Coach: Zach Phelps (3rd year)
2019: Two state participants (Heaven Burr, 100, 200, 400; Erica Snyder, triple jump)
Total athletes: 45
Things felt like they were turning around at Mark Morris.
Coach Zach Phelps, bolstered by a large and athletic freshman class, had some decent numbers to work with in 2020, but the coronavirus pandemic put off any hope for a resurgent season.
The Monarchs were to be led by Heaven Burr, a senior sprinter who qualified for three events at last year’s State meet. This year her goal was to improve her final performances.
Last year she was District champ in the 200-meter with a personal best run of 26.27 seconds
She also posted runner-up finishes in the 100 (13.07) and the 400 (1:01.04).
It seemed a forgone conclusion that Burr, a year stronger after immersing herself in private training with former Fijian Olympic sprinter, and Kalama coach, Saimoni Tamoni. He was supposed to join the Mark Morris staff for this season.
Phelps hoped that extra dedication and next-level coaching would propel Burr into the top eight of the sprinting events at state.
Burr was also named the Mark Morris Female Athlete of the Year.
“She was the anchor in all of the relays whenever she’d compete in those,” Phelps said.
Another senior with some State potential was Andrew Hoyt.
Entering his first season at the helm, Phelps, who also helps out with the football team, worked on Hoyt to pull him from the painted grass of the gridiron to the painted sand of the throwing pit.
He won his first meet of the season last year at Castle Rock, but hit his personal best of 40 feet, 10 inches at the Panther Twilight in Washougal.
Still, he came up short of qualifying for Districts, but Phelps figured this was the year for Hoyt to break into the postseason.
“He was our best shot putter,” Phelps said. “I think that with some of the strides he made in the football season, there’s a reasonable chance he would’ve made it to the postseason.”
Joining Hoyt on the throwing side were Tori Sampson and Searoth Mao.
Sampson isn’t strictly a thrower, though. She dabbles in some running events and does a lot for team morale and enthusiasm.
“She’s a happy participant, you know what I mean?” Phelps said. “Good kid. Good smile. Always happy even when she wasn’t scoring a lot of points.”
Mao is Sampson’s throwing teammate, and she is the foundation of that part of the program. Mao took last year off from the track team in order to volunteer at the hospital. Before this season, though, the pair worked out a compromise-laden schedule that sometimes required Mao to miss a day of practice.
No matter. Phelps already looked at Mao as a pseudo-coach. One who, while he focuses on the shot putters, can handle the javelin throwers, in addition to taking care of whatever workouts she has to do on her own.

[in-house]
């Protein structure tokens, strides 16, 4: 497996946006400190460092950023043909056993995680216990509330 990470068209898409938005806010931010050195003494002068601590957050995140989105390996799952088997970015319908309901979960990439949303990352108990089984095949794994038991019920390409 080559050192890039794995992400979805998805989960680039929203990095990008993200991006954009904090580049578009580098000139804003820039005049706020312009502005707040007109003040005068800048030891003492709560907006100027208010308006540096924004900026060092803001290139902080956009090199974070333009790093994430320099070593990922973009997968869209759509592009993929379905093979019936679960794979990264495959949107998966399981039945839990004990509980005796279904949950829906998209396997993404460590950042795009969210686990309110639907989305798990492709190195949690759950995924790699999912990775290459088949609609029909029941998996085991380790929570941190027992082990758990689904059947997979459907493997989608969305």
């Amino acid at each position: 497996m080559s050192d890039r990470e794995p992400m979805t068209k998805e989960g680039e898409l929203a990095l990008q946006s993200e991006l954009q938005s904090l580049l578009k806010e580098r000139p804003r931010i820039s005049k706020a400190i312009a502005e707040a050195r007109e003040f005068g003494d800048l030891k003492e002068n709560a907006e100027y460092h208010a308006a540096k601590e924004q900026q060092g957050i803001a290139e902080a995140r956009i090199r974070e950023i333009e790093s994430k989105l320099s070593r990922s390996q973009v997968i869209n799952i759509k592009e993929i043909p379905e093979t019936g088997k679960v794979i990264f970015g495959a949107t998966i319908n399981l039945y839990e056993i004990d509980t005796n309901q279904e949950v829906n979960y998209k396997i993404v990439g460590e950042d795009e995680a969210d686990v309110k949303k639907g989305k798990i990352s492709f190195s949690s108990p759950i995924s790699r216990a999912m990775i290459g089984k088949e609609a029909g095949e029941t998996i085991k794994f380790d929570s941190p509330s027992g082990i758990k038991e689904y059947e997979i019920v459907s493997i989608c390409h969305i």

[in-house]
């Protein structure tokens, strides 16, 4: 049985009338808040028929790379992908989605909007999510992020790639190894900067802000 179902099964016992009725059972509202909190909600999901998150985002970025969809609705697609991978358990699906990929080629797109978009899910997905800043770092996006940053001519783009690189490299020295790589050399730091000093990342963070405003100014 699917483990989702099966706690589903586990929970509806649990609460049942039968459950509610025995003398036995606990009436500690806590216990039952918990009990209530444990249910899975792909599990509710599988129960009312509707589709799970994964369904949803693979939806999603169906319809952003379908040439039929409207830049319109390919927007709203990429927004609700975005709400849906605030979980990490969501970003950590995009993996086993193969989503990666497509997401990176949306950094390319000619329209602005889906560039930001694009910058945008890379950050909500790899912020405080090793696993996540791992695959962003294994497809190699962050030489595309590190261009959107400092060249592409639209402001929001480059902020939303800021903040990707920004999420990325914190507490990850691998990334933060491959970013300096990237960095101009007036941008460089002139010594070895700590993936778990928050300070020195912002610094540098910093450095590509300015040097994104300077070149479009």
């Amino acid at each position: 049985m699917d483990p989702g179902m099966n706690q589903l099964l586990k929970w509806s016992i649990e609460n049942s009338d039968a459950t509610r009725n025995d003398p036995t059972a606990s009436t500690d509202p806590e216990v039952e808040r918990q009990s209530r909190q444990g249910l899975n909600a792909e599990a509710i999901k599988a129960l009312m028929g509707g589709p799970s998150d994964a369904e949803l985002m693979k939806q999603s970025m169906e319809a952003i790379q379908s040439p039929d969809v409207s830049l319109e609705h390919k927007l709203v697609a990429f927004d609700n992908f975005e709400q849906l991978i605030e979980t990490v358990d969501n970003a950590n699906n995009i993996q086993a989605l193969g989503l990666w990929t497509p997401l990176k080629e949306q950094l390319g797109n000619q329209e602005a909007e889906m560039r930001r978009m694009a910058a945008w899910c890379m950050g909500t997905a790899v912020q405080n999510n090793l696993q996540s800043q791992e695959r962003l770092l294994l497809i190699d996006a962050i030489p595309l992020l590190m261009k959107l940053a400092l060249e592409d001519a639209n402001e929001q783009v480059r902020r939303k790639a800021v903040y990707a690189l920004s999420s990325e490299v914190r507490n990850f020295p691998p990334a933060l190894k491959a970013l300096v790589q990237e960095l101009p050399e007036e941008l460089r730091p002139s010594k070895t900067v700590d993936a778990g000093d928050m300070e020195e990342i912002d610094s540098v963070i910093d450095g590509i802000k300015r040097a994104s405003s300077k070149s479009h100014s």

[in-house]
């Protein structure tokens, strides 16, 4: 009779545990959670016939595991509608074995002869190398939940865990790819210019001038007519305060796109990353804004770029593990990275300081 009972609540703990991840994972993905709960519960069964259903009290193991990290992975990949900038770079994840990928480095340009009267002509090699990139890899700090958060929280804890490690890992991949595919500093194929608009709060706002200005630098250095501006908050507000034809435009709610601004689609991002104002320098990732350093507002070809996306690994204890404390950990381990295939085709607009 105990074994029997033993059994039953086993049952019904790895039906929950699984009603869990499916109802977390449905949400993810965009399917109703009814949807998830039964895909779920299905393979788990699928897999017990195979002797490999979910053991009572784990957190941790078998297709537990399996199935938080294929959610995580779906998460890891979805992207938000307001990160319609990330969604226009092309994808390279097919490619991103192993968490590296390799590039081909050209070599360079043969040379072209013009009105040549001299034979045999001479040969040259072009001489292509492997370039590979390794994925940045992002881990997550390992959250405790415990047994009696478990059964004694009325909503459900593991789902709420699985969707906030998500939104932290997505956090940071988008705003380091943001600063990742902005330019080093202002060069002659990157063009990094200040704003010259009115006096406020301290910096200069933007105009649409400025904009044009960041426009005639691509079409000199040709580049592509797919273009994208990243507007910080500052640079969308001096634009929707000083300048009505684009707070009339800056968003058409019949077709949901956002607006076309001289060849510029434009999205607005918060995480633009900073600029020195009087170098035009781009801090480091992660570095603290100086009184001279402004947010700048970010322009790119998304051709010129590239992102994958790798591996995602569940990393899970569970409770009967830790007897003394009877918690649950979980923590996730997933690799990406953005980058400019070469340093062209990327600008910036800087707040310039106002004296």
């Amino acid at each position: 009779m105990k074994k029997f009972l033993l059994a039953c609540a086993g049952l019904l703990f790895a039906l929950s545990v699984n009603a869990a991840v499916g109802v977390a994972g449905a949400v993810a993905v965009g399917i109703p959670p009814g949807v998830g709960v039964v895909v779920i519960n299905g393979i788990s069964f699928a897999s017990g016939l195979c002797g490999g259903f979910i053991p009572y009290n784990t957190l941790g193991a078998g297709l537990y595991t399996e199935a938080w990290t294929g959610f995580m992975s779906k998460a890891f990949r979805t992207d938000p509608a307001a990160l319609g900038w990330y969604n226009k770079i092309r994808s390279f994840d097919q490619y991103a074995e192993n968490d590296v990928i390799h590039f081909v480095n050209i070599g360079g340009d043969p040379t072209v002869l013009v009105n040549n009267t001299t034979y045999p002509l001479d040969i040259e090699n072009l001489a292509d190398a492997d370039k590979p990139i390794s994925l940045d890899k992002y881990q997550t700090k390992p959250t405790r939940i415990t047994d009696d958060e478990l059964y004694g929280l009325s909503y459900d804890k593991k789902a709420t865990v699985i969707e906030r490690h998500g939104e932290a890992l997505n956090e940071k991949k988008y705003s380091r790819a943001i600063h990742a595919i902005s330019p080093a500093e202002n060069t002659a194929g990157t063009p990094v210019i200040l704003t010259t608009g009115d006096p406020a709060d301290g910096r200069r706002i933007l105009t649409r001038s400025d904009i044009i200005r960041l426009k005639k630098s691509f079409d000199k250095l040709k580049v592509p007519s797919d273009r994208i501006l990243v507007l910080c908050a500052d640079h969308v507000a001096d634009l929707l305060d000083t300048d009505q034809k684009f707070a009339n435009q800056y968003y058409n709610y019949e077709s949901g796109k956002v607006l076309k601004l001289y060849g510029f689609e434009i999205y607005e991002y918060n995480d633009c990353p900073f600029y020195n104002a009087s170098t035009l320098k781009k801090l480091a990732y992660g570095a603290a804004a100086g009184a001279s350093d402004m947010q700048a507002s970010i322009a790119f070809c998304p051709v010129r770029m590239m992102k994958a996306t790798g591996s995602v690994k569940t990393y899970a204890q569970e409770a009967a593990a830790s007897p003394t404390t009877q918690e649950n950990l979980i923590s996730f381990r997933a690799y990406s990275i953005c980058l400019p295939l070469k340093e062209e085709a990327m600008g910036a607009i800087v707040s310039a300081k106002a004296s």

It would have been interesting to see what Mao could have done this season.
“She was a student of the game, for sure,” Phelps said. “She was studying. She worked on her footwork. I didn’t have to worry about her for drills.”
Phelps also had some utility performers, athletes who were either willing, or, able to compete in multiple events across multiple disciplines.
Sam Mendez was one.
An accomplished athlete in the pool, Mendez came out for track for the first time this season and was both willing and able to do nearly everything.
“He was pretty excited to just try everything,” Phelps said. “He wanted to try jumping, try some running, do a little javelin throwing. He wanted to try everything. And I was pretty excited, too, because I knew he was a good athlete in the pool.”
There was also Laird Allen, another utility guy Phelps can trust to display competence at a dizzying amount of events.
Allen would focus on sprinting, triple jump, both hurdles events and the javelin, making his meet days interminable.
But his attitude would be the biggest boon to the team, Phelps said.
“He’s 100 percent ready to go be a firefighter right now,” he said. “He is very much that, ‘Yes, coach’, ‘No, coach,’ kinda guy. You tell him to stop talking or you’re running and he’ll just go and do the run. He’s that kinda kid.”
The youth movement at Mark Morris is definitely something to remember as we get closer to a new school year.
Erica Snyder, a sophomore this year, jumped 32-07.25 in the finals of the State meet last year, good for 12th place.
Add her to a group of freshmen like Selah Shulda, Madison Scudder and others, and the Monarchs are positioned to be competitive for the next few seasons, at least.
“We have a couple freshman girls who can really fly,” Phelps said. “So we were hopeful for that.”
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